In the Classroom: The Rainbows
November 11, 2014
Transition Time Shows Growth
Transitions into or out of a classroom have various effects on children, their parents, and their teachers. Anticipation, with undoubtedly a little anxiety exists as our new and soon-to-be two and three-year-olds move up to a toddler or preschool classroom.
It is fascinating to watch as roles shift in the classroom. Rainbow teachers witness social, linguistic, cognitive, and physical growth in the development of our children.
We watch twenty-five to thirty-month-olds, now the leaders, the big kids in the room, begin to develop new friendships and become models for their peers. Teachers acknowledge these new identities and are purposeful in planning and interacting with our Rainbows to foster these new found skills.
Rainbows are invited to play together in ways that encourage interactions that include a friend.
We bake together, discover together, dance together, read together and help each other throughout our daily routines.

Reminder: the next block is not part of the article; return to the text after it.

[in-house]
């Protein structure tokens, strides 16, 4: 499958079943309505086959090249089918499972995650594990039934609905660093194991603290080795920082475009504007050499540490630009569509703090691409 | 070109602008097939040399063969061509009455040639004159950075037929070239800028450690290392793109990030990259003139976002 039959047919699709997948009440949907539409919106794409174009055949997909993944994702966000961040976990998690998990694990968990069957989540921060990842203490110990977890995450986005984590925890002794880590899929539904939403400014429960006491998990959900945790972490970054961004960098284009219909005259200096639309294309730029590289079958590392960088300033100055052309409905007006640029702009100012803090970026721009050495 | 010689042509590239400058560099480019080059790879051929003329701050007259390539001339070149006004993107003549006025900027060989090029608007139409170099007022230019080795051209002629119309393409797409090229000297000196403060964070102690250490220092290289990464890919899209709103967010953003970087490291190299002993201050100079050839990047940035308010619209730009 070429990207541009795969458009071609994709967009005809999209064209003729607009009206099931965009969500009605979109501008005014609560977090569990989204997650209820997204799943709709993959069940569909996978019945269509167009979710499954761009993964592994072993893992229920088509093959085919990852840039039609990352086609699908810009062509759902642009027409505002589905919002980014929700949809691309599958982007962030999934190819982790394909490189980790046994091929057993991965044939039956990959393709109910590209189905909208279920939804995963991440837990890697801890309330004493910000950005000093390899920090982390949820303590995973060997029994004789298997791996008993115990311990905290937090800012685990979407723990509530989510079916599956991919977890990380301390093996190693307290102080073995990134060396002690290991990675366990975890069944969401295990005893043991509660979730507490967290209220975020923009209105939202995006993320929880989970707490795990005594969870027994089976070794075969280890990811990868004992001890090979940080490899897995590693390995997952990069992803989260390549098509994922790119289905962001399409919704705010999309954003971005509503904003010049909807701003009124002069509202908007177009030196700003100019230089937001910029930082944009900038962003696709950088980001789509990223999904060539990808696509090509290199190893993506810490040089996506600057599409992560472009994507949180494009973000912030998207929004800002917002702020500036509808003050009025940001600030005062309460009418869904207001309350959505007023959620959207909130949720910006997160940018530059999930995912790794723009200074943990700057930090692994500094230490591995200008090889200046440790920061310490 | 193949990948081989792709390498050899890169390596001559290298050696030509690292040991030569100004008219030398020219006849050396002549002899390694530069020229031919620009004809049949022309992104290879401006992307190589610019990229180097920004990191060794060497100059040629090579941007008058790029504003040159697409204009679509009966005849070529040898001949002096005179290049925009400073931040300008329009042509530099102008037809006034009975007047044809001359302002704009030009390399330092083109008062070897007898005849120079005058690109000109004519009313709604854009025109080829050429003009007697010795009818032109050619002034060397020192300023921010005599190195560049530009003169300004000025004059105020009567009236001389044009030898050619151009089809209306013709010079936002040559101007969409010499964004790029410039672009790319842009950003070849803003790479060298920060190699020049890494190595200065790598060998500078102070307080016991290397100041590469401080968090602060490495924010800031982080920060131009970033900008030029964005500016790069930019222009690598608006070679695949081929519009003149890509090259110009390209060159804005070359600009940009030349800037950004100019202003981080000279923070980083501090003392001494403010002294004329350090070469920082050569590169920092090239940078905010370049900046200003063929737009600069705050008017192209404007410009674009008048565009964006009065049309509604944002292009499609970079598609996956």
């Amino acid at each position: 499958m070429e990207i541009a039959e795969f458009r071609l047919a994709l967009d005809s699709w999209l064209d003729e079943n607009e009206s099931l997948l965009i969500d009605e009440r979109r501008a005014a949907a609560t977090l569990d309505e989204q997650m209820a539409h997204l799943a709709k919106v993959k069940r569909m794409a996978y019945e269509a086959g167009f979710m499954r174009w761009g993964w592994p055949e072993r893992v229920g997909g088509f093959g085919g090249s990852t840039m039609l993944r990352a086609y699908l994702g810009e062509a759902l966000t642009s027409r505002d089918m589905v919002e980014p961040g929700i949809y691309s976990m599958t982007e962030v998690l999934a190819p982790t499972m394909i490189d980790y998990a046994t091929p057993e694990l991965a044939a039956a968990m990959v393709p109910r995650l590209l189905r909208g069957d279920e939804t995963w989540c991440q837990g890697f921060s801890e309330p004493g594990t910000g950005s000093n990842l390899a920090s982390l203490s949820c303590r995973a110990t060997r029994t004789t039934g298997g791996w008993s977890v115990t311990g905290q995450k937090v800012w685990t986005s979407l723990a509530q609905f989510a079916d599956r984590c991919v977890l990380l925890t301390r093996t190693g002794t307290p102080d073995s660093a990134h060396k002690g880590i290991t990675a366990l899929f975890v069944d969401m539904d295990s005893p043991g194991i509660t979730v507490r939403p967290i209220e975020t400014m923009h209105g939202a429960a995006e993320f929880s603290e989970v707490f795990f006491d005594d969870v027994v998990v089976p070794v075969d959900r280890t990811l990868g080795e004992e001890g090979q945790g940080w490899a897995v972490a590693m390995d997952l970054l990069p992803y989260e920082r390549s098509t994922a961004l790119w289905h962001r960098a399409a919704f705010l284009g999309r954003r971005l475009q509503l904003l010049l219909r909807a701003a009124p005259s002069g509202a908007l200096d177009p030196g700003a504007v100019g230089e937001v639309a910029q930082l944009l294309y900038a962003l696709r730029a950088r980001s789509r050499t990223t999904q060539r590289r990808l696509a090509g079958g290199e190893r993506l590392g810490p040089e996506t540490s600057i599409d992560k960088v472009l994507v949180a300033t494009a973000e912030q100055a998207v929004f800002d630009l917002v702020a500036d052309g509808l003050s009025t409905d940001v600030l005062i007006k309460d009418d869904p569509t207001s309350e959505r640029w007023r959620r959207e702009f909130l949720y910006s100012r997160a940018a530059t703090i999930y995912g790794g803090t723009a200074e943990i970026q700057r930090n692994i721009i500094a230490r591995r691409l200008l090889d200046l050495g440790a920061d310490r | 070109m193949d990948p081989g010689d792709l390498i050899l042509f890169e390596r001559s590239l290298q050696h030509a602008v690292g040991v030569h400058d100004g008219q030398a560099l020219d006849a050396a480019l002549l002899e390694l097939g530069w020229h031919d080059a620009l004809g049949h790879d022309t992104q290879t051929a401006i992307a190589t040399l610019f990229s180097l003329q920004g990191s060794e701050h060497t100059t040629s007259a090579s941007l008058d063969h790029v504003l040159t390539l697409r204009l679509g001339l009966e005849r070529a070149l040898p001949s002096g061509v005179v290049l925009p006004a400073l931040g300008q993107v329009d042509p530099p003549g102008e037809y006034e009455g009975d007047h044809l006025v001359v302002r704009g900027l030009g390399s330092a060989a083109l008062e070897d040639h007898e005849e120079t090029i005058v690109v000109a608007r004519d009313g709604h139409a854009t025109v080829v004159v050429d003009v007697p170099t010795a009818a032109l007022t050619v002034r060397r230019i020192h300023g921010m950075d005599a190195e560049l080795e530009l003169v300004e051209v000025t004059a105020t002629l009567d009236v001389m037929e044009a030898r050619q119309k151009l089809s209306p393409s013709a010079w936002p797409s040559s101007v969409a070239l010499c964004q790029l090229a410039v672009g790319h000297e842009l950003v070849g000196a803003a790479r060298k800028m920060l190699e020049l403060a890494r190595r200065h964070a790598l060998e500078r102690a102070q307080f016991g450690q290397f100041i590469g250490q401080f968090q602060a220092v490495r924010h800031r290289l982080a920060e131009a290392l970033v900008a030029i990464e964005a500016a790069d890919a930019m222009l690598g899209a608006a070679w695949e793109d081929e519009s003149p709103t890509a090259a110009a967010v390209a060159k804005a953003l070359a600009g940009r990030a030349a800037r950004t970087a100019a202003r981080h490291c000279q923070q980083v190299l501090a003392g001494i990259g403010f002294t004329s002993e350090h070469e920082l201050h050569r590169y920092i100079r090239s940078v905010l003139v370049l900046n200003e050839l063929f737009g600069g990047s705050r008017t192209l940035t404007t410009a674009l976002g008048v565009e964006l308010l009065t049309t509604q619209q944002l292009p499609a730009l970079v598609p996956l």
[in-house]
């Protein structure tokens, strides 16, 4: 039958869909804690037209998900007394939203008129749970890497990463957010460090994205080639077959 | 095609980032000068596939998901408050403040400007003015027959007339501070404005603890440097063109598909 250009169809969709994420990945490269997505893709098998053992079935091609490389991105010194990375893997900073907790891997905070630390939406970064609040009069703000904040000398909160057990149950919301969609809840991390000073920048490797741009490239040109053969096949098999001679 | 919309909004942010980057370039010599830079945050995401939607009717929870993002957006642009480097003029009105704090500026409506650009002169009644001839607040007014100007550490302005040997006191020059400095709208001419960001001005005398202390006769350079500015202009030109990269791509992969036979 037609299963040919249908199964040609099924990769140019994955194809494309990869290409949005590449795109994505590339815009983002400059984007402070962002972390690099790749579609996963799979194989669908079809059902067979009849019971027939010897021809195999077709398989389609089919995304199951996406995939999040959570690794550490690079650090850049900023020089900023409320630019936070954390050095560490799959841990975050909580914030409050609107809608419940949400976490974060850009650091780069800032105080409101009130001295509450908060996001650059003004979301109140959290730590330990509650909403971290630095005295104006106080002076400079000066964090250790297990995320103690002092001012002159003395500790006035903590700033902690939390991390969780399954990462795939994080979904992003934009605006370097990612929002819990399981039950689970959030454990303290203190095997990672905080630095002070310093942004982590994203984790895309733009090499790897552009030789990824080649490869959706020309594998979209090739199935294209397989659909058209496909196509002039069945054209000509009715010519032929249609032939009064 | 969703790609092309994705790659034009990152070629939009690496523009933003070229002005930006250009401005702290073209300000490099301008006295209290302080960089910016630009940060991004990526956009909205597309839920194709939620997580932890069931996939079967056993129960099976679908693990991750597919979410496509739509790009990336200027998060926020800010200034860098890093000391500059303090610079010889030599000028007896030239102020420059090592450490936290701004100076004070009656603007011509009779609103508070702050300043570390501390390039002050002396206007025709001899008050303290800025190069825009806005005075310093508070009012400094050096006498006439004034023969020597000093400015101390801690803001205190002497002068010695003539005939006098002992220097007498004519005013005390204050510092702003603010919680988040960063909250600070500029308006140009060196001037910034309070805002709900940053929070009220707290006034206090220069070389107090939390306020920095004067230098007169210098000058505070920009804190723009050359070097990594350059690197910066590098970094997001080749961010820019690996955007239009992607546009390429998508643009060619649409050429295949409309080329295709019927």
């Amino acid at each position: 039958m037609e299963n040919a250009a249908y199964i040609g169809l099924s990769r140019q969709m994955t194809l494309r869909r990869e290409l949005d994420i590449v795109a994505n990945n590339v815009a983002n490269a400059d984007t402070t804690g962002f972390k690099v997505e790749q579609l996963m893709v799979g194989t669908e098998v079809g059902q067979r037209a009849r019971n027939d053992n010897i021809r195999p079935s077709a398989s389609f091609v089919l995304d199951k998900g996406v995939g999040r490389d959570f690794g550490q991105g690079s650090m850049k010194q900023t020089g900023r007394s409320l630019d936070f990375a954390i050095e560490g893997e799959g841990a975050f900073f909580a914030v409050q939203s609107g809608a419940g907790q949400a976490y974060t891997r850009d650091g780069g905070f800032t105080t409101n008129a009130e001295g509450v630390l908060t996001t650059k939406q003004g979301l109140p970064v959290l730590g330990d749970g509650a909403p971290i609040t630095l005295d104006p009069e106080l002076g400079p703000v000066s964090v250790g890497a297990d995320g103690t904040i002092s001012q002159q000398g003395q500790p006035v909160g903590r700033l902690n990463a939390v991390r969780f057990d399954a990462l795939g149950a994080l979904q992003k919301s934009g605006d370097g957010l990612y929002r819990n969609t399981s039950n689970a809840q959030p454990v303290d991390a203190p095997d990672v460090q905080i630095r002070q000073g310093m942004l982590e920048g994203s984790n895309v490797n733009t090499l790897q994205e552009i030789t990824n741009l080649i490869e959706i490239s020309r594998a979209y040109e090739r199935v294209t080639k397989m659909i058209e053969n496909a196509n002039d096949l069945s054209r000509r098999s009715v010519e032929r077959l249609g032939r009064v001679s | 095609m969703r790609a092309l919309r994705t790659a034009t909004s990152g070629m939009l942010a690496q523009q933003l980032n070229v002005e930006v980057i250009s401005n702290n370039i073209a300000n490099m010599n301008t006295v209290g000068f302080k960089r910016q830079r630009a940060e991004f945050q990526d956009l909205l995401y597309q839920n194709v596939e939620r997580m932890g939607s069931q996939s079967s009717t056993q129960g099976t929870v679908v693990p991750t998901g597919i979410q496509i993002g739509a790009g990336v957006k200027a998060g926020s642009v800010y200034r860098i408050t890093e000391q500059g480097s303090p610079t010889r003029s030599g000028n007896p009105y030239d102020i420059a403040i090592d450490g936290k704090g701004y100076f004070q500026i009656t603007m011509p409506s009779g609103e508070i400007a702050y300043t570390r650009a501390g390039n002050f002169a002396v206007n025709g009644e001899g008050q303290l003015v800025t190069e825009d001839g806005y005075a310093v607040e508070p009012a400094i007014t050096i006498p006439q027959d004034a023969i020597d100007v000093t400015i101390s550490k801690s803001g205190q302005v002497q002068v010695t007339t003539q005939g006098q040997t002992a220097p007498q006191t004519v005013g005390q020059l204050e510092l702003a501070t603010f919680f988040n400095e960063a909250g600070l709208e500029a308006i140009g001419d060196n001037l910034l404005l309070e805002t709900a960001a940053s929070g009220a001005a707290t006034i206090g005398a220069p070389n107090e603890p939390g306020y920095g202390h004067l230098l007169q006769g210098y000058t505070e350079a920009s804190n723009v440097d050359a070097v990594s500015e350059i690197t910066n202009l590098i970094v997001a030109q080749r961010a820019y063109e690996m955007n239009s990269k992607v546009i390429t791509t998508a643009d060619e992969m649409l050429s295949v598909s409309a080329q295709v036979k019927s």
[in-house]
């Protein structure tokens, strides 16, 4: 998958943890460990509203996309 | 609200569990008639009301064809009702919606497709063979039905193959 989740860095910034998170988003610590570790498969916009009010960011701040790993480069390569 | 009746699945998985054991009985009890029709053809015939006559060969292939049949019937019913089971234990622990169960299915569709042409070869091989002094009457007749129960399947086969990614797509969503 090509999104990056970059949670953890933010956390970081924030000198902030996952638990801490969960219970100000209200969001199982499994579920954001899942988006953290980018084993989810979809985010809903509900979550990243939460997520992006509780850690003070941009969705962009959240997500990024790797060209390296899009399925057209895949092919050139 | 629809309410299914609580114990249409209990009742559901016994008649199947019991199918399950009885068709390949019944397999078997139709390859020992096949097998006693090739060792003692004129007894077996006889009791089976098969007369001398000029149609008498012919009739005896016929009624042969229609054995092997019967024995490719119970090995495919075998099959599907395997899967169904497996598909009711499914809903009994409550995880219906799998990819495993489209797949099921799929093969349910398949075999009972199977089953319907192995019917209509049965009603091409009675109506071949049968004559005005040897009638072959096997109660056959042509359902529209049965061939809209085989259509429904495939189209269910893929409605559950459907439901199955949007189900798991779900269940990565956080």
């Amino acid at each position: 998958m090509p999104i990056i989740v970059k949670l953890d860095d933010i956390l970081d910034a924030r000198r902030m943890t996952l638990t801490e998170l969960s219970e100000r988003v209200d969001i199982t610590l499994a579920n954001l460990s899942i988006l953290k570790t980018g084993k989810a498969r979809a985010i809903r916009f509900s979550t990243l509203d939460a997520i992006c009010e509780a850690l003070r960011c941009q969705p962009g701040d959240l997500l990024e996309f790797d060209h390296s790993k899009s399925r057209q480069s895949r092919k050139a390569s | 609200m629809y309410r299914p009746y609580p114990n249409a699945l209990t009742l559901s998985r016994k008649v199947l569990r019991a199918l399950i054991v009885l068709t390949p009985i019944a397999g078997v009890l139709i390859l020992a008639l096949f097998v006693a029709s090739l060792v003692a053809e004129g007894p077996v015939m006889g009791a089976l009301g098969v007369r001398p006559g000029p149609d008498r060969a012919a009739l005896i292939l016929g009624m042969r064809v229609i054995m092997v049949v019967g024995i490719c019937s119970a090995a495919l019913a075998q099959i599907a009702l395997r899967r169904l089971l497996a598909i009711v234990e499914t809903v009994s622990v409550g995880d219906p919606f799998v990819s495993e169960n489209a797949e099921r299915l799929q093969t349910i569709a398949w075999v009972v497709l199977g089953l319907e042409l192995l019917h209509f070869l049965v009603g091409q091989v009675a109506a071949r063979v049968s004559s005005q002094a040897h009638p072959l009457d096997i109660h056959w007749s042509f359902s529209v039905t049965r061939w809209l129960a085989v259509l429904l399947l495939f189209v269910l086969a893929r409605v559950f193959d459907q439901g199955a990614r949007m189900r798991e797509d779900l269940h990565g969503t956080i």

“I wonder if we hit the head of the screw driver with the hammer what would happen? Let’s find out together.” As older Rainbows demonstrate this technique with success, the younger Rainbows automatically reach for the two tools.
Rainbows often pick up books and bring them over to share with their teachers. Before we can finish a title, the magnetic pull of a book has captured another friend who joins us.
Rainbows find each other’s shoes, try to help their younger friends put them on, and help bring their cots and linens to their cubbies after napping. As teachers, we acknowledge when Rainbows work together contributing to our cooperative community.
We are all learning from each other as transitions into and out of the Rainbow room creates opportunities to see amazing interactions and milestones.